NoveList, a database of fiction authors, titles, book group discussion ideas, and read-alikes, gave me the suggestion to read Chris Bohjalian's novel The Double Bind. I had just completed Steppenwolf by Hermann Hesse and wanted to find something similar in psychological thrill and storyline. The description sounded intriguing enough: Working at a homeless shelter, student Laurel Estabrook encounters Bobbie Crocker, a man with a history of mental illness and a box of secret photos, but when Bobbie dies suddenly, Laurel embarks on an obsessive search for the truth behind the photos. Then, when I found the story was an extension of the tragedy of Jay Gatsy, Myrtle and George Wilson, Daisy and Tom Buchanan and their lives, I was unsure. I love The Great Gatsby so much that I thought any iteration or abandonment of the original dreams and disasters in the story would be an abhoration.
And, often as I read, I kept feeling this way. It seemed like the author was just trying too hard to force a story of a child of Daisy's who becomes homeless leaving behind a legacy of incriminating photos. Then, I would read a section which gave insight into the psyche of the homeless or schizophrenic. Somehow, I kept reading, and by the last three or four pages, I was ready to skim over parts of the book again looking for the clues I might have missed in my earlier distraction.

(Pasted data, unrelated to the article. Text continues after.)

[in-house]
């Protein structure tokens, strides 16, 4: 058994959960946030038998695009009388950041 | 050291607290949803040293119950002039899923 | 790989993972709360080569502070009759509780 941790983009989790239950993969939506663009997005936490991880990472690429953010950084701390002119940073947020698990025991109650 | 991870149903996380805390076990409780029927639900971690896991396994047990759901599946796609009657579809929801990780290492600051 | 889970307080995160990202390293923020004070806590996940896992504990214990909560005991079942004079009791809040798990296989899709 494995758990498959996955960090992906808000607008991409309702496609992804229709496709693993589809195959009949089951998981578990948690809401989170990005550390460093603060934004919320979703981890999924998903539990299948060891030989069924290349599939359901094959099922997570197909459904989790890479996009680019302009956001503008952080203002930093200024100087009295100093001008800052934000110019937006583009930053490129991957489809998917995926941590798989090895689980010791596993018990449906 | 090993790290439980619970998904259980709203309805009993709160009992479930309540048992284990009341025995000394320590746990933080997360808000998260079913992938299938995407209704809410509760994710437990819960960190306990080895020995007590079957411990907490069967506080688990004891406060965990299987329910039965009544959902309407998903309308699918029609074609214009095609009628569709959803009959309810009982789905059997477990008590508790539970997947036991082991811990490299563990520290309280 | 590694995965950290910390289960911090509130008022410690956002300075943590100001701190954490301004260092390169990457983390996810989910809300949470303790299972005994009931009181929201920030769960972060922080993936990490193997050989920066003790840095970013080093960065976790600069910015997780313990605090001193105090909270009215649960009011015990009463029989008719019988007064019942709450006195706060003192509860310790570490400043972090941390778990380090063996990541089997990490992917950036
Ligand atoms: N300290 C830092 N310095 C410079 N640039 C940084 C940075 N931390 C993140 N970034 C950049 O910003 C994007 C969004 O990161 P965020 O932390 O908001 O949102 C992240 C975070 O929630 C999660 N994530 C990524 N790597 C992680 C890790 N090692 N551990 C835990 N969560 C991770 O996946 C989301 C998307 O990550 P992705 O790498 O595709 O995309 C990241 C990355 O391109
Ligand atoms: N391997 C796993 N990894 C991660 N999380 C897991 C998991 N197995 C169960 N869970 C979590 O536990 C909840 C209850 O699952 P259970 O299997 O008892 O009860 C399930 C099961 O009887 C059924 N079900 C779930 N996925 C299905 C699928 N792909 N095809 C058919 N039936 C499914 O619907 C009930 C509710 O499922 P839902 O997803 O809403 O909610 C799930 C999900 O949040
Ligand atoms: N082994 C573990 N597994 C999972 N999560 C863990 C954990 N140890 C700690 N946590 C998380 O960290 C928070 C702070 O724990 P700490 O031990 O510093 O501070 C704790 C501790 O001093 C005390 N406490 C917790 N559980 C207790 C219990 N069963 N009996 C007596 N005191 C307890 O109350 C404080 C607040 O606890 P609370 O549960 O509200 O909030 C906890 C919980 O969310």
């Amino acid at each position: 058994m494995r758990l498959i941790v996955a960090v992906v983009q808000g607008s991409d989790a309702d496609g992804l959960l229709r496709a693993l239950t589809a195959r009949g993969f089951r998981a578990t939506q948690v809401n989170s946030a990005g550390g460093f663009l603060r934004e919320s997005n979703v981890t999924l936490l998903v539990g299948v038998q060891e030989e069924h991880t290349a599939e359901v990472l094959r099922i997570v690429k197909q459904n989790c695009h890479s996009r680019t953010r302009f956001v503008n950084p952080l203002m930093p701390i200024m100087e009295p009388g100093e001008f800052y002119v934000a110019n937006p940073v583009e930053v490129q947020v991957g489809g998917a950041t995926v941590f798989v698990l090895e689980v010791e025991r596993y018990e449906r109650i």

The Double Bind
I’m utterly fascinated by anything that has to do with urban farming or homesteading, so it was with great pleasure that I stumbled upon The Householder’s Guide to the Universe recently. In the introduction, author Harriet Fasenfest describes her book as “a how-to book, a cookbook, a getting-back-to-basics-in-the-city book.” It is all this, but it’s also a call to thriftiness, an appeal for sensible food production, and a champion of hard work and self-reliance. The book is divided into twelve chapters (one for each month), which are further divided into sections entitled “The Home,” “The Kitchen,” and “The Garden.” It was a joy to read as the seasons unfolded in Fasenfest’s garden; I loved to see the quiet contemplation she experienced in January, then the excitement of spring planting in May and June, and the overwhelming work of harvesting and preserving in August. The Householder’s Guide to the Universe is the perfect book for anyone interested in gardening, preserving, or a life more in touch with the earth.
Householder's Guide to the Universe